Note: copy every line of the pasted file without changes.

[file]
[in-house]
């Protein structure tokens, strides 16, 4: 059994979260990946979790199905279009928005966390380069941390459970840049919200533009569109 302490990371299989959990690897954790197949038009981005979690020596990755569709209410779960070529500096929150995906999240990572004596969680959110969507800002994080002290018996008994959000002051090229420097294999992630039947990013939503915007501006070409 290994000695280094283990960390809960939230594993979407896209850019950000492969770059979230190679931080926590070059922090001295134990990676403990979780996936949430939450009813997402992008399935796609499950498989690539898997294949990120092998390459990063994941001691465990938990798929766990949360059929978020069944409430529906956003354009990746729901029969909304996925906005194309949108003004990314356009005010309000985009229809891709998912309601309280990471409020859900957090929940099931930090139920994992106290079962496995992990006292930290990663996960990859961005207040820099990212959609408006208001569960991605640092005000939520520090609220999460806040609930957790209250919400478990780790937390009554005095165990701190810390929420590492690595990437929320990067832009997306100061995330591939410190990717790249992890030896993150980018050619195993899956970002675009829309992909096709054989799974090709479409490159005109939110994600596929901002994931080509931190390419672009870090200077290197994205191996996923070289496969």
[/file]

[in-house]
């Protein structure tokens, strides 16, 4: 059994979260990946979790199905279009928005966390380069941390459970840049919200533009569109 302490990371299989959990690897954790197949038009981005979690020596990755569709209410779960070529500096929150995906999240990572004596969680959110969507800002994080002290018996008994959000002051090229420097294999992630039947990013939503915007501006070409 290994000695280094283990960390809960939230594993979407896209850019950000492969770059979230190679931080926590070059922090001295134990990676403990979780996936949430939450009813997402992008399935796609499950498989690539898997294949990120092998390459990063994941001691465990938990798929766990949360059929978020069944409430529906956003354009990746729901029969909304996925906005194309949108003004990314356009005010309000985009229809891709998912309601309280990471409020859900957090929940099931930090139920994992106290079962496995992990006292930290990663996960990859961005207040820099990212959609408006208001569960991605640092005000939520520090609220999460806040609930957790209250919400478990780790937390009554005095165990701190810390929420590492690595990437929320990067832009997306100061995330591939410190990717790249992890030896993150980018050619195993899956970002675009829309992909096709054989799974090709479409490159005109939110994600596929901002994931080509931190390419672009870090200077290197994205191996996923070289496969």